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In 1700 to 1740 and estimated number of 43,000 Blacks was imported into Virginia, and almost all but 4,000 were imported directly from Africa.

For most of the seventeenth and part of the eighteenth centuries, male slaves outnumbered female slaves. Making the two groups’ experiences in the colonies distinct. Working in a wide range of circumstances and regions, Black American women and men encountered diverse experiences of enslavement.

The Igbo people (ethnic group of southern Nigeria) represented one group of people brought to Chesapeake, Virginia, but in general Africans came from an extremely diverse range of cultural backgrounds. All came from worlds where women’s communities were strong.

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Living both female and black , enslaved women faced racism, variety of chores, and sexism.

Early on, slaves in the South worked primarily in agriculture, on farms and plantations growing indigo, rice, and tobacco; cotton became a major crop after the 1790s. Female slaves worked in a wide variety of capacities. They were expected to do field work as well as have children. Although field work was traditionally considered to be “men work” different estimates conclude that between 63-80 percent of enslaved women worked in the fields.

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Enslaved women were given to European white American women as gifts from their husbands, as wedding and Christmas gifts

Enslaved women provided labor in the fields, planting, but they worked mainly do menial and servile task: in the kitchen cooking and baking, polishing the white family silver and furniture, helping with clothes and hair, getting the bath ready, barbered the men, sweeping, emptying chamber pot, carrying a gallon of water a day, washing dishes, brewing, looking after the young children as well as their own, nursing, caring for the elderly, milking the cows, feeding the chickens, Knitting, carding, sewing, and laundering.

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Young enslaved girls generally started working well before boys, with many working before the age seven. Little girls were frequently sold away from their mothers. The mother and daughter relationship was often the most enduring and cherished within the Black American complex of relationship.

In the Antebellum period:

“In Marion County, north of St. Louis, a slave trader bought three young children from an owner, but the children mother killed them all and herself rather than let them be taken away. A St. Louis trader took a crying baby from its mother, both on their way to be sold, and made a gift of it to a white woman standing nearby because its noise was brothering him.”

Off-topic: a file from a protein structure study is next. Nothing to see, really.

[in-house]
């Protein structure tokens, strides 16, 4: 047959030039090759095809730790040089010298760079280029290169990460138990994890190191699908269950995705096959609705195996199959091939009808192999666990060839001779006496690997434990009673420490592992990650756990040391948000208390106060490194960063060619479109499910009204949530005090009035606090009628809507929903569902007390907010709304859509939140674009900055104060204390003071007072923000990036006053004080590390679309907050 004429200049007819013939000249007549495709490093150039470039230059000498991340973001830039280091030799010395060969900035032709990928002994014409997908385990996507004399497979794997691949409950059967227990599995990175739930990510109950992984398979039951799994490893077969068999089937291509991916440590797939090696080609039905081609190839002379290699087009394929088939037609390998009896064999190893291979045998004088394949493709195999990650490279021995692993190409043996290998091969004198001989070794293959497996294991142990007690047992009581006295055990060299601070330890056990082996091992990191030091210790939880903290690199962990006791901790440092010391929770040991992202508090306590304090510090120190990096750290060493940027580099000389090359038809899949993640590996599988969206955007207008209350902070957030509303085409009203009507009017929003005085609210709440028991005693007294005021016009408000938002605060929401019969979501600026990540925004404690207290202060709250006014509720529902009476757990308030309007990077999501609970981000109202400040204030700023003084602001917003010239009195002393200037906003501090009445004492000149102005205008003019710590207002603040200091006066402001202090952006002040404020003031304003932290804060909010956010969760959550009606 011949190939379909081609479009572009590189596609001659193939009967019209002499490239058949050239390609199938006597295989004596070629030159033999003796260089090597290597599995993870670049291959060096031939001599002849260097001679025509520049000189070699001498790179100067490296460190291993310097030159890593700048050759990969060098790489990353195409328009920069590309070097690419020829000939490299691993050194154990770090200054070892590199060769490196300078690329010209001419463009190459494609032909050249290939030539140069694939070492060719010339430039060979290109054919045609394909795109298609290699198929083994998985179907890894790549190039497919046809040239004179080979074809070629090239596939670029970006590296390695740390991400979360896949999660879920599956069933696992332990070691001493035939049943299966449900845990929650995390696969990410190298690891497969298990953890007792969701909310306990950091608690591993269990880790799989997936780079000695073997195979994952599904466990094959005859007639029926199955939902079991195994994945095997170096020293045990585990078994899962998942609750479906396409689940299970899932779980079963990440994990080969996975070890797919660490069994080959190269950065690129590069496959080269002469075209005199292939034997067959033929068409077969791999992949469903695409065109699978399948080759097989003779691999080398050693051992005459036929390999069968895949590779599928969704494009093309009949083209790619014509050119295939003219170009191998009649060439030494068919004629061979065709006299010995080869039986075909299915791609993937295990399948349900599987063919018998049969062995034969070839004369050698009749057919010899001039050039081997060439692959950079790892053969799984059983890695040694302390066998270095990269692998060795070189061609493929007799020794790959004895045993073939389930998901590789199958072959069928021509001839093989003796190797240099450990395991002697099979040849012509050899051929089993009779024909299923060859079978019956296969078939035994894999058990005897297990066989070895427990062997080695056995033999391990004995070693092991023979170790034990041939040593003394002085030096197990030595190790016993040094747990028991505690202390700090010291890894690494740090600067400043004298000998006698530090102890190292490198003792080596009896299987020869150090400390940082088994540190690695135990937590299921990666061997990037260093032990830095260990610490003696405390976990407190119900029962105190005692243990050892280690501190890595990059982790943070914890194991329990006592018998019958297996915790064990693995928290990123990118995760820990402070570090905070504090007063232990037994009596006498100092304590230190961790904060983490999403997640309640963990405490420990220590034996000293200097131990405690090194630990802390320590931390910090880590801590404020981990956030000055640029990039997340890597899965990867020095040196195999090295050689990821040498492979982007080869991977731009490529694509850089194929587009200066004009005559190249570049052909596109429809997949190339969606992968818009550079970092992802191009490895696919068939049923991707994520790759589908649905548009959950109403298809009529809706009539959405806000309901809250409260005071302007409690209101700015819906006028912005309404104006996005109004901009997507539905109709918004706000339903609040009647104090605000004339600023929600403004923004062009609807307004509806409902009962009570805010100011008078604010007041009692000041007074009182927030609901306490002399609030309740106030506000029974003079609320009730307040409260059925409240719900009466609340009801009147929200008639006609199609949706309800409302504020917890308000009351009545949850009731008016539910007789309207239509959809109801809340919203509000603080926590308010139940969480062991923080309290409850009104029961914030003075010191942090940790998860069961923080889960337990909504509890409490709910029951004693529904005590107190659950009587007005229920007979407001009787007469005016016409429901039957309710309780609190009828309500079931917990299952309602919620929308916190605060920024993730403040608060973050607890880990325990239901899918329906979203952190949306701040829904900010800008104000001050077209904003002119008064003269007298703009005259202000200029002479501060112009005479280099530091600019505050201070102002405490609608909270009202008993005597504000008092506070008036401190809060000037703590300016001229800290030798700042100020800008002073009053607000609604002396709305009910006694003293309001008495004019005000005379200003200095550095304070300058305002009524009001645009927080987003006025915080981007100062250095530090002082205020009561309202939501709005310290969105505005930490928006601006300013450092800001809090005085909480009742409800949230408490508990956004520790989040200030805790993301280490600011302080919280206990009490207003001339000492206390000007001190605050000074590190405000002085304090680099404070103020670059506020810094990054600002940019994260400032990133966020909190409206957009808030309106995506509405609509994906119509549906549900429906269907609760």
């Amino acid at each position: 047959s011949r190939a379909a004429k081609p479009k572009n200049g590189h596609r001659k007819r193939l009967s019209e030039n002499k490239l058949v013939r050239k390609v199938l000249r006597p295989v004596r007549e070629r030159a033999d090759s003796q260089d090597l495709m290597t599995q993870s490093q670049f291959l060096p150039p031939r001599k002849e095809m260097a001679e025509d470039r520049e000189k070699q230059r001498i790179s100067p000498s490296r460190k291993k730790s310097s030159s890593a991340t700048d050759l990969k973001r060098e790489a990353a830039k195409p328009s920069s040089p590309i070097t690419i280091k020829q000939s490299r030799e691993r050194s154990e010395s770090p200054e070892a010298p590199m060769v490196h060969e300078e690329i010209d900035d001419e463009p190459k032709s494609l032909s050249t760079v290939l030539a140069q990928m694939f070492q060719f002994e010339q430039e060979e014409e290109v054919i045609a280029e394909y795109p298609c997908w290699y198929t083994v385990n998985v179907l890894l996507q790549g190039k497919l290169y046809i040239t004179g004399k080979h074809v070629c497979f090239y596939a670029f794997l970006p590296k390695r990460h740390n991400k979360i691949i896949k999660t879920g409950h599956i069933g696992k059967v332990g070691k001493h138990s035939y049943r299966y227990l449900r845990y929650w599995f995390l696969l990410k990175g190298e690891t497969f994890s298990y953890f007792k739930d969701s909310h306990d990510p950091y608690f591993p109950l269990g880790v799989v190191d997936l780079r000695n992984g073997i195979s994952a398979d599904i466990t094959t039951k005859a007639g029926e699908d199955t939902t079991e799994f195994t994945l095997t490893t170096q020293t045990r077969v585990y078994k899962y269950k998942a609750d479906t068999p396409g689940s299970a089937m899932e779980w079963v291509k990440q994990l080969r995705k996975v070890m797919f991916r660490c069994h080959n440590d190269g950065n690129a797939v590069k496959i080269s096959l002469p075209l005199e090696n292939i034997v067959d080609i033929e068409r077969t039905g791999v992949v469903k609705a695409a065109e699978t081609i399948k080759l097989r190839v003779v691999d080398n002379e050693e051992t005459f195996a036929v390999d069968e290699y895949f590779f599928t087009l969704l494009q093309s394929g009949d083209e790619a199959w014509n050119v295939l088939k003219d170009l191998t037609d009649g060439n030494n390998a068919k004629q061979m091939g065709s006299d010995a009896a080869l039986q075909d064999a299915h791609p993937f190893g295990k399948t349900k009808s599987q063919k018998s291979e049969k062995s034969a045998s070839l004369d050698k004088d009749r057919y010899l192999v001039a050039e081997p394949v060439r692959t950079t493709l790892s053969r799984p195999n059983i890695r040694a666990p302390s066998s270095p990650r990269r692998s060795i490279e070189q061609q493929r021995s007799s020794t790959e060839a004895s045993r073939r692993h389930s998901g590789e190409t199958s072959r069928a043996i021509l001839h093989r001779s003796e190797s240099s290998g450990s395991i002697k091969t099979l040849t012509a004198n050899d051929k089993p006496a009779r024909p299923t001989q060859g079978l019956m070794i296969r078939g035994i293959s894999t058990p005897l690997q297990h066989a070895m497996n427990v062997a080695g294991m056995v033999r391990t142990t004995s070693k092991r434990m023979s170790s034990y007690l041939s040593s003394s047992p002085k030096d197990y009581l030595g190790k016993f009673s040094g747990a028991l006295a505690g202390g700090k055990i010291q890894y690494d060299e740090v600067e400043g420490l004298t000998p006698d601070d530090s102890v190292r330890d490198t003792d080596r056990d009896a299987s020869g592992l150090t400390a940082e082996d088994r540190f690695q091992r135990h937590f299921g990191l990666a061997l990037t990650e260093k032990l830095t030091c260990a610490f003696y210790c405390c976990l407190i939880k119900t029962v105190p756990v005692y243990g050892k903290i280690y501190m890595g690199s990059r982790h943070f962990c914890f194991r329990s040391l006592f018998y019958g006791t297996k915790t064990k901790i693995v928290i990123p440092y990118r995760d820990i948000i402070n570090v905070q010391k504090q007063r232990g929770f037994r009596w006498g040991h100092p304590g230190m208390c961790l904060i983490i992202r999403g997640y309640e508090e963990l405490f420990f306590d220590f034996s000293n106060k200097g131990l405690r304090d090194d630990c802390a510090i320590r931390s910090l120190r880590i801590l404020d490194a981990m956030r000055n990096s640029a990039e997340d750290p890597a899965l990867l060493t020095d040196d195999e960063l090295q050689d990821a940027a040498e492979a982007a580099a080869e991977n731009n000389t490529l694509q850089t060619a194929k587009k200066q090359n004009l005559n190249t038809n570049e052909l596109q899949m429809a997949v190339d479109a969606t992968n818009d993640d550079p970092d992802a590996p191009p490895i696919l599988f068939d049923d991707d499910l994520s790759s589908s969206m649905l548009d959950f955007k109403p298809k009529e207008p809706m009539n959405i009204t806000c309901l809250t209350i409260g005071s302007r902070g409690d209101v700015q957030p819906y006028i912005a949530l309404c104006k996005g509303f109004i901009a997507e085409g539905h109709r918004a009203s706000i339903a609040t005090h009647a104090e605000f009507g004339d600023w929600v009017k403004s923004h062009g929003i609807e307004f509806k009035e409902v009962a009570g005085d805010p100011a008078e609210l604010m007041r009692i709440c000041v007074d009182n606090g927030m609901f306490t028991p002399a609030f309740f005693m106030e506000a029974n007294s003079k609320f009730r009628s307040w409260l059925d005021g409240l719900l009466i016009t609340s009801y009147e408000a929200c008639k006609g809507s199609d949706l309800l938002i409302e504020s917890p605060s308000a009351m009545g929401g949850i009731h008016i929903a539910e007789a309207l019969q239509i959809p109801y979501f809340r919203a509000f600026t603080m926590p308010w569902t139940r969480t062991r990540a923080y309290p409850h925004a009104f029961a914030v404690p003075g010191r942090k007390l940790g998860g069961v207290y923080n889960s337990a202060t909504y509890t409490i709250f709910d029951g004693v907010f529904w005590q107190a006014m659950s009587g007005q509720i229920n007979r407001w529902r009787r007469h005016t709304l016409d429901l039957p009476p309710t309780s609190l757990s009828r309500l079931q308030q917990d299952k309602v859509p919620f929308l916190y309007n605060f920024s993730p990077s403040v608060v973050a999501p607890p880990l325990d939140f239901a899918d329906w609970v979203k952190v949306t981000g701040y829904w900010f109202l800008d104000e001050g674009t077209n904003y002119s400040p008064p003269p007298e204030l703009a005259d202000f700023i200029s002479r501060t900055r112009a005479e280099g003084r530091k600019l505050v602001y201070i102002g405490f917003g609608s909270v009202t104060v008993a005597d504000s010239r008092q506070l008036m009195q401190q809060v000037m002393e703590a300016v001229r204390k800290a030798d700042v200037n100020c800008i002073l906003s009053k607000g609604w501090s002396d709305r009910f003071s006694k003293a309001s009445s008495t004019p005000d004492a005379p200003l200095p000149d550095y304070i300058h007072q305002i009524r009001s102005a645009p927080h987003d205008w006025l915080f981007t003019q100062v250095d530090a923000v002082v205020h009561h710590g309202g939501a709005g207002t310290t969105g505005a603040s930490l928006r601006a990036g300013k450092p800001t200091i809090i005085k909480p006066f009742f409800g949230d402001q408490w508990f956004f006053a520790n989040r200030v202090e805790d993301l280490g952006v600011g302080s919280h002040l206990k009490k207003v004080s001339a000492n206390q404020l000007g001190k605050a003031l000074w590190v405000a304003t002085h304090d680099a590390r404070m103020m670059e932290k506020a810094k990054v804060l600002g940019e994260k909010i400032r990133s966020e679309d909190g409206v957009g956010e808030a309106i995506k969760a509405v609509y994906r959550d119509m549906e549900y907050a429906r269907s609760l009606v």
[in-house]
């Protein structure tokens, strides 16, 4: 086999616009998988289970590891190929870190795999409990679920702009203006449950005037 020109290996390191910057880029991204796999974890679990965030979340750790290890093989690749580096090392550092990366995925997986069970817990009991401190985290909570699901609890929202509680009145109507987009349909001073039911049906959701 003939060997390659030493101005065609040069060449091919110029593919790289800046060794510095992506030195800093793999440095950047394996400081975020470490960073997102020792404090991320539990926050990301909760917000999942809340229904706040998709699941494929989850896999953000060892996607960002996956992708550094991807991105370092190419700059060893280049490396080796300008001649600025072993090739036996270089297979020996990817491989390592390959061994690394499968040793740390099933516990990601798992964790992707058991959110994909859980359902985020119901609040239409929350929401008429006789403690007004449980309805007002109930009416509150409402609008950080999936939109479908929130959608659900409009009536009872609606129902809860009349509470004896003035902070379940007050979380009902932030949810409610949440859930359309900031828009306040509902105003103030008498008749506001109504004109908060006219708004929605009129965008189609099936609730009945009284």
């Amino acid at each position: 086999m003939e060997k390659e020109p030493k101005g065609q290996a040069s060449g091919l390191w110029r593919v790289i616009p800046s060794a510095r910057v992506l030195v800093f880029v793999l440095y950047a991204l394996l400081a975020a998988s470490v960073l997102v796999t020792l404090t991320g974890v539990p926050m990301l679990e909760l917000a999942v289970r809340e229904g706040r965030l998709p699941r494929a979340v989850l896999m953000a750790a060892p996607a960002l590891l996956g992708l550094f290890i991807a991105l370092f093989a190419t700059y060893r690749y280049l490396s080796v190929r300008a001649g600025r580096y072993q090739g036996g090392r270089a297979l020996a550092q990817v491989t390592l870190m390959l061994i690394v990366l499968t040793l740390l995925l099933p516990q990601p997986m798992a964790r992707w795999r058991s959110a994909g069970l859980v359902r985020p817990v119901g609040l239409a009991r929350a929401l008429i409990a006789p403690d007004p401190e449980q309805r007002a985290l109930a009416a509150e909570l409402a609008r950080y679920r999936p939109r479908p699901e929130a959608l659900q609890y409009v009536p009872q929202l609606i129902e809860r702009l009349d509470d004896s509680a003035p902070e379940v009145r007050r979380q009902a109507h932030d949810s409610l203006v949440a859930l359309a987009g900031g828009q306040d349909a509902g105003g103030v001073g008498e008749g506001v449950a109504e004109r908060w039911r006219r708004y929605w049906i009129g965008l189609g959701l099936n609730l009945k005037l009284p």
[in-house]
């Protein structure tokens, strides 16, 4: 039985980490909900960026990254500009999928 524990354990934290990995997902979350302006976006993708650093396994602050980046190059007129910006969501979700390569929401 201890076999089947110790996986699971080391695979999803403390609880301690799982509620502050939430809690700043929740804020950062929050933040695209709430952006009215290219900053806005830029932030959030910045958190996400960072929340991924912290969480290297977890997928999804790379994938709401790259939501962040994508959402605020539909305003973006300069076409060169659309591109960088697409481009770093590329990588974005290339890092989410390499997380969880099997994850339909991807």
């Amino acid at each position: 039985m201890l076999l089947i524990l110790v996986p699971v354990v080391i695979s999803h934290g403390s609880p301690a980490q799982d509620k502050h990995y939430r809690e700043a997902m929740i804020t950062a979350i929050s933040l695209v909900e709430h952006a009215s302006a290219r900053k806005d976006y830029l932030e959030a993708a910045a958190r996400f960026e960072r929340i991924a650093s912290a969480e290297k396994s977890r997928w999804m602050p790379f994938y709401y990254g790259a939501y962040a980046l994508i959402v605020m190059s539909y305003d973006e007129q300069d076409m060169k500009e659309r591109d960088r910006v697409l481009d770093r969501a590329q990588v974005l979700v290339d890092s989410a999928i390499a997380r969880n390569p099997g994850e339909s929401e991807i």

Young slave girls often worked within the domestic sphere, providing household help. European American families sought the help of young slave girl as an all purpose tool in their family life.

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In 1854 Georgia was the first and only state to pass a law that put condition of sales that separated mothers and their children. Children under five could not be sold away from their mothers, “unless such division cannot in anywise be effected without such separation.”

Many enslaved women were object of severe sexual exploitation on slave plantations. European American men typically characterized all black women as passionately sexual, and portrayed as Jezebel characters, to justify their sexual abuse and miscegenation. Female slaves were force by their masters into sexual relationships with enslaved men for the purpose of force breeding. It was also not uncommon for enslaved women to be raped and in some cases impregnated by their masters.

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Enslaved black women often bearing the child of their European American masters, their master’s sons, or the overseers. Black women were prohibited from defending themselves against any type of abuse, including sexual, at the hands of European American men. If a slave attempted to defend herself, she was often subjected to further beatings from the master or even the mistress.

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The black female woman or child, was forced into sexual relationships for the European American slave master’s pleasure and profit; attempted to keep the slave population growing by his own doing , and not by importing more Blacks from Africa.

Some European American mistress did not approval in their husbands having sex with enslaved women and having an illegitimate child, having an mulatto child on the plantation often showed adultery. European American women would sell the mix-race child away from his/her mother, or kill the illegitimate child. Black women would endure harsh treatment after the mistress find out what her husband had done.

Even Thomas Jefferson (April 13, 1743 – July 4, 1826),United States 3rd president and a founding father, is believed to have fathered six mix-race children (four survived to adulthood) with one of his female slaves, Sarah “Sally” Hemings (c. 1773 – 1835). Hemings served as Jefferson concubine for more than two decades.

Enslaved Black women worked hard under poor living conditions and malnutrition. As a result of heavy work, poor housing conditions, and inadequate diet, the average black woman did not live past forty.

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